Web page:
signals. I am sure the cellular companies will continue to improve
their data provisions, but listening to a stream may come at a hefty
cost as the demand for more of it continues to grow, unless the data
rates are kept as low as possible.
we’ve come full circle and I have just stated what I thought was
the obvious: The least amount of bandwidth we can get away with using
is beneficial for us all. The choice of codec thus follows the
constraints of bandwidth, with the tradeoff of sound quality for the
given bit reduction required. I’ve been using AAC+ for some years
now at 96 kbps, but I always have an ear listening for the next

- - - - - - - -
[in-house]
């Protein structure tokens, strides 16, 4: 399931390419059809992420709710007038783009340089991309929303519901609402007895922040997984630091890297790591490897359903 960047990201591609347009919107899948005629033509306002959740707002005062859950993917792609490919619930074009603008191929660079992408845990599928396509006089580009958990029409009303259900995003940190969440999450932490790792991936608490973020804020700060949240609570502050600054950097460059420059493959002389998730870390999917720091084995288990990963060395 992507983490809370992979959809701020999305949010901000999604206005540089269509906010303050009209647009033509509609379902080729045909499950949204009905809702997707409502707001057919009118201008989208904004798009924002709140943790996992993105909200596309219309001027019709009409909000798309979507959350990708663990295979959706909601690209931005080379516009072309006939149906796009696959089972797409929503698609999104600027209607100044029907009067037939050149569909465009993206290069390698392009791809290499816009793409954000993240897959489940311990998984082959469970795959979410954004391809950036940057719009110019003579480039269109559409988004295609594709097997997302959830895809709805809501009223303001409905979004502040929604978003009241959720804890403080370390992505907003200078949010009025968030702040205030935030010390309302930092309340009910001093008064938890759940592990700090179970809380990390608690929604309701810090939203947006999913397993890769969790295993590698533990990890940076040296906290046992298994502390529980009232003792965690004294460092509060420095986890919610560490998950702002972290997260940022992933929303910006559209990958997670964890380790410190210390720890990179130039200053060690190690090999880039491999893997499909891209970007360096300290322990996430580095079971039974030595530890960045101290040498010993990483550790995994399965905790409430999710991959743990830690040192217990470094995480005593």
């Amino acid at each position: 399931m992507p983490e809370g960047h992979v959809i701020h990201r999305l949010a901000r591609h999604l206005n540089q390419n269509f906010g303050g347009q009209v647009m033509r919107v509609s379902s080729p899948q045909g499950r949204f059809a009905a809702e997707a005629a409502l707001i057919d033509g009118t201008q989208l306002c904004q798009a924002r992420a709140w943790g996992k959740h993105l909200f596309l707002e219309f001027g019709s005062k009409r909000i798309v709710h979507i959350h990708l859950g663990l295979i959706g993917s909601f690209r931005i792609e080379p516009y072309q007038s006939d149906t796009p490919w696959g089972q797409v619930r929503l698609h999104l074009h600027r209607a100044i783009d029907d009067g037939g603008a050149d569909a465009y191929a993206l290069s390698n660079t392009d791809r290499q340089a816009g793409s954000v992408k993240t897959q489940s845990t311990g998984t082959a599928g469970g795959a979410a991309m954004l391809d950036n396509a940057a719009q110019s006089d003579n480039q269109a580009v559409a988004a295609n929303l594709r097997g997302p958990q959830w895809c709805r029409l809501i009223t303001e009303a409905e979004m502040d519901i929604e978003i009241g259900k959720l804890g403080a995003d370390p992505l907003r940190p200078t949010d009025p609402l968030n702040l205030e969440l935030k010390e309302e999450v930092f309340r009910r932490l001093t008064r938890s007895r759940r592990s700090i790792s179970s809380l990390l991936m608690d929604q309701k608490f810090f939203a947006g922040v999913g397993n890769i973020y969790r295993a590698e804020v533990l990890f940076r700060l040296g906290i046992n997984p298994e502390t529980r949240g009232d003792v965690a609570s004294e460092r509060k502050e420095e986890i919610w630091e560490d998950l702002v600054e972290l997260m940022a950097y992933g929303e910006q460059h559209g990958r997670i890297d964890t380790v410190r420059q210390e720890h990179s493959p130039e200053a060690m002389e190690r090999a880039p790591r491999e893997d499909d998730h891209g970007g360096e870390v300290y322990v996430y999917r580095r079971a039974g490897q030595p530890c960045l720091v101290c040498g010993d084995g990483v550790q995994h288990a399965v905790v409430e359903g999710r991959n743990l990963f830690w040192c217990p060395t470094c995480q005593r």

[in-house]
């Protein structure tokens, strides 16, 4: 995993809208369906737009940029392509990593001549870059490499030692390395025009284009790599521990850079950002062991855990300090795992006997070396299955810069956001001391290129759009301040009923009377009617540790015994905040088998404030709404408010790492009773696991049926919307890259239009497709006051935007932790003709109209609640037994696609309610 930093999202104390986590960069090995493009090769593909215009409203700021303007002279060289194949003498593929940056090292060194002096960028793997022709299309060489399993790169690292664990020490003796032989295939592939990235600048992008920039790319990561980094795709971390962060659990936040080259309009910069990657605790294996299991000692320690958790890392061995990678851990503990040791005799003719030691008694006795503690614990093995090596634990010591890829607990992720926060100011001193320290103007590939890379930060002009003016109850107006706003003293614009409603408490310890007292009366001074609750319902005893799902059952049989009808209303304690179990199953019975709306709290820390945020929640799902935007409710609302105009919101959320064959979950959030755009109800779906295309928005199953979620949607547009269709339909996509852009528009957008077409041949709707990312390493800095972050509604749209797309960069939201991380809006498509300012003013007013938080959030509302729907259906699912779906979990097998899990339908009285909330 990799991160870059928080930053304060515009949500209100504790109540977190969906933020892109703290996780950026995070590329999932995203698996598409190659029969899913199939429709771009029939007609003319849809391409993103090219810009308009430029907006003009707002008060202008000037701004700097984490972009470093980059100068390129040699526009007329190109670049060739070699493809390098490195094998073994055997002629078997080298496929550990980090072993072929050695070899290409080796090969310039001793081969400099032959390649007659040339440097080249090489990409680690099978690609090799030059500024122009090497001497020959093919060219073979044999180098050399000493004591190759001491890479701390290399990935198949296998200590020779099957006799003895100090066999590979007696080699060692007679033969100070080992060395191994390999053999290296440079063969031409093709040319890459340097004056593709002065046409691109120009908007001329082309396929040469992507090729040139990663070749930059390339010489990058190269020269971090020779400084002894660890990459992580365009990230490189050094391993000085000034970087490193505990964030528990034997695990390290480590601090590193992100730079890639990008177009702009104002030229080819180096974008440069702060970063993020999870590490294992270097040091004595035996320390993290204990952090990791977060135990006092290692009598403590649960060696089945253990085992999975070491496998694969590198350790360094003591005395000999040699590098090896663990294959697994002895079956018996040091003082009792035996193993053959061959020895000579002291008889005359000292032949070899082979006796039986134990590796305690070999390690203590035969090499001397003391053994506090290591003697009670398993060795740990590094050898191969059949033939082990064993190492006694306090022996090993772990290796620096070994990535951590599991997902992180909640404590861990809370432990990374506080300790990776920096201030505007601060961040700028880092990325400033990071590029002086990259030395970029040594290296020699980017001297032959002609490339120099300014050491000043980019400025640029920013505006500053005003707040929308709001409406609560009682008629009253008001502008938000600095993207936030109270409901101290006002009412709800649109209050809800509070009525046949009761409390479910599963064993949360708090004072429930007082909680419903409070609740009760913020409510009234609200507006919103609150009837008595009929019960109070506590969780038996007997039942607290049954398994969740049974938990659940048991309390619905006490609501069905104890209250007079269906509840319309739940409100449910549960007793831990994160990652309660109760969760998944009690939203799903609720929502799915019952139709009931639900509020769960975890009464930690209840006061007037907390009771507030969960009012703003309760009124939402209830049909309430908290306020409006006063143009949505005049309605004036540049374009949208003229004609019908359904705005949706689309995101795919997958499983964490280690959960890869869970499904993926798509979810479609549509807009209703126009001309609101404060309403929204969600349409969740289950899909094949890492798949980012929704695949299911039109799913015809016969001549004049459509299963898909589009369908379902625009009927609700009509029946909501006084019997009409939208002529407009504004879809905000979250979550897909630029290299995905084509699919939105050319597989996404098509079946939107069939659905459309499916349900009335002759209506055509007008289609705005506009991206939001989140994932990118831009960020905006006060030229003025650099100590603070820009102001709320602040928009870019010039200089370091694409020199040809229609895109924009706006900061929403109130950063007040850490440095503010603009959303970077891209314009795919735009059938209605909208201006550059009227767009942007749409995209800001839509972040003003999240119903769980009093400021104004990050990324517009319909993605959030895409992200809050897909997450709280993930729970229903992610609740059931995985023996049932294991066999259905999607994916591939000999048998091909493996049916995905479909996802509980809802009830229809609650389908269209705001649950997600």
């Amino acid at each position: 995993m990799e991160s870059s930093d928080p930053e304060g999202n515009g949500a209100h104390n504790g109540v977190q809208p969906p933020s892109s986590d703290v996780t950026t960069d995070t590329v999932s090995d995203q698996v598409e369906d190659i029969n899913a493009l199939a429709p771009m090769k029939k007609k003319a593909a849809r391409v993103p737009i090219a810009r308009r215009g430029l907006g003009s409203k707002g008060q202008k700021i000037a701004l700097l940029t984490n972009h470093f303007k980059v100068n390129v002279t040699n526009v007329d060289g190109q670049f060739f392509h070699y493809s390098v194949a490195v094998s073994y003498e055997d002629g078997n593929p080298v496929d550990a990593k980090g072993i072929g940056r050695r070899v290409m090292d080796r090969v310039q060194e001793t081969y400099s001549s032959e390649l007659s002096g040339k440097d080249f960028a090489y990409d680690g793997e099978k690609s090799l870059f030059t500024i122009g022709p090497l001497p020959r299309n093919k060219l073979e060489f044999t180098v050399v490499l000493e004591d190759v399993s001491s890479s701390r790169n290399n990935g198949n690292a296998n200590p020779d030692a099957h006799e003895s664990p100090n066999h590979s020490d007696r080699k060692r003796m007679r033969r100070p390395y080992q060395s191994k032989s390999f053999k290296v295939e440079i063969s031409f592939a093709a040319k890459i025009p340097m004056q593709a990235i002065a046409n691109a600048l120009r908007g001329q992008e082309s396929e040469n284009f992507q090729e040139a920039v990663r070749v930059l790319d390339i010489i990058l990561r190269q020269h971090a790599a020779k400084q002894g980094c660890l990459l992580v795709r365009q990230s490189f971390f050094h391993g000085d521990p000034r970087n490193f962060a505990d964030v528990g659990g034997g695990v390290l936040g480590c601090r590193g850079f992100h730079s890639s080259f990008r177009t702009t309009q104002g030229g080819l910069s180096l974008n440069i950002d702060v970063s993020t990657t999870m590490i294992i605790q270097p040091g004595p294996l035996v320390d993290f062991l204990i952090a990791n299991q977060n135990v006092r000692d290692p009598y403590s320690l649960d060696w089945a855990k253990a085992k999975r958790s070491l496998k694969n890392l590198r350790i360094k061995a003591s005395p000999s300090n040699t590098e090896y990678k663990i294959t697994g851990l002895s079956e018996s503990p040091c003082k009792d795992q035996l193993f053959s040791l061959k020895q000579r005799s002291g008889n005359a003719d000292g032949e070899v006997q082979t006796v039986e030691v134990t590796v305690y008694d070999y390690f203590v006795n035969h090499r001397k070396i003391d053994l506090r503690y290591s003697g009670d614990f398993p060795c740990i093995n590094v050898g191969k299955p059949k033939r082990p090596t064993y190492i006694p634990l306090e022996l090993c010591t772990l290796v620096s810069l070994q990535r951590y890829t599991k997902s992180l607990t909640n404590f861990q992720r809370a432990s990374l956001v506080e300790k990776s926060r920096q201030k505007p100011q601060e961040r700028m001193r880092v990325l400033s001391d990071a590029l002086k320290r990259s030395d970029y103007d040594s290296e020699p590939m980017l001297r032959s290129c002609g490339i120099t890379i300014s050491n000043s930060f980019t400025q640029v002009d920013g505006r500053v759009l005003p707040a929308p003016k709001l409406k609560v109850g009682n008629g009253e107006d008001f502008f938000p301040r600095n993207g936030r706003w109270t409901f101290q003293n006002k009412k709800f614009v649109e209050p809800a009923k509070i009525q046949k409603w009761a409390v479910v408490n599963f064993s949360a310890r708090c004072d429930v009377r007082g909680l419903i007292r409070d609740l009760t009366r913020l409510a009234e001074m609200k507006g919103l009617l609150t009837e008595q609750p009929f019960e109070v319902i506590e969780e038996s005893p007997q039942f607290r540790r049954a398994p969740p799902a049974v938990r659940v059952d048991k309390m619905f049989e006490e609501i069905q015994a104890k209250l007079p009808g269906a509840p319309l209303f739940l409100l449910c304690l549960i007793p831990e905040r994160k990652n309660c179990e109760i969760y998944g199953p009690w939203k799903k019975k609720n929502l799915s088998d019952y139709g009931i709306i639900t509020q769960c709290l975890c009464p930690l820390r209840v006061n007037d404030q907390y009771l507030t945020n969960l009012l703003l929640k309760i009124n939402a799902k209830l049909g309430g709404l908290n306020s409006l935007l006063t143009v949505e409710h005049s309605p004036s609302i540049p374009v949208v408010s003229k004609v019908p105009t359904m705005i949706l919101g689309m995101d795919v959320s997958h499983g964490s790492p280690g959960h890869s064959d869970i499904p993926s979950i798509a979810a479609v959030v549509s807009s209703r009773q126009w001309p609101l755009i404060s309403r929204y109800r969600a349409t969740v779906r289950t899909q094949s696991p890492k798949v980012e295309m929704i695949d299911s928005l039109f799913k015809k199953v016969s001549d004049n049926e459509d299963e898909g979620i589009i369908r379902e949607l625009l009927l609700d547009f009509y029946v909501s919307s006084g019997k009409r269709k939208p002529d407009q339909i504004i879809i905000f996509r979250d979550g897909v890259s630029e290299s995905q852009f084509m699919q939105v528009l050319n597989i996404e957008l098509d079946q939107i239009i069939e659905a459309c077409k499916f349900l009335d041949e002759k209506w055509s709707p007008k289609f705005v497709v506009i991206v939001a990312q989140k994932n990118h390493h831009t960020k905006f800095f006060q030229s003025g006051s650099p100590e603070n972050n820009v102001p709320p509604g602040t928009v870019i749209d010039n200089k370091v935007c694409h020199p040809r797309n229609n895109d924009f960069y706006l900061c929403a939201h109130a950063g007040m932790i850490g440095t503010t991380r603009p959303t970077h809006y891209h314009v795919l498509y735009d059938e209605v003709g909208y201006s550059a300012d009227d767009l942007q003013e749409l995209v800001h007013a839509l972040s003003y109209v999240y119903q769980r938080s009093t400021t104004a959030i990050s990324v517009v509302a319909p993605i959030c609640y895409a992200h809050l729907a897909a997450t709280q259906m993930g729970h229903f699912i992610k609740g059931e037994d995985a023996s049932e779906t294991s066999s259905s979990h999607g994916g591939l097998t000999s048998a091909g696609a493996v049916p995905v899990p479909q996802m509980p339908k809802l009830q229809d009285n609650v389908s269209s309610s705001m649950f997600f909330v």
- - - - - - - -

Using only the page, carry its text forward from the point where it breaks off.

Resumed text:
generation of codec. Opus is certainly getting a lot of buzz, for
which I am just starting to test. OGG did well for its day, but AAC
is more for the purist. Opus seems to be the next real challenger at
the moment for low-bitrate codecs like AAC+. I’m sure we’ll all
be learning more about it and other codecs in the future. Suffice to
say, there is a definite need for continued development to get a
good-quality codec to work at the lowest rate. Is the cellular
industry ready for this kind of data demand? I’ll go out on a limb
and say no, not right now … But given the challenges, I bet they’ll
find a way to make it happen.
Clifton is chief engineer at Cumulus Radio Chicago. Comment on this
or any story to email@example.com.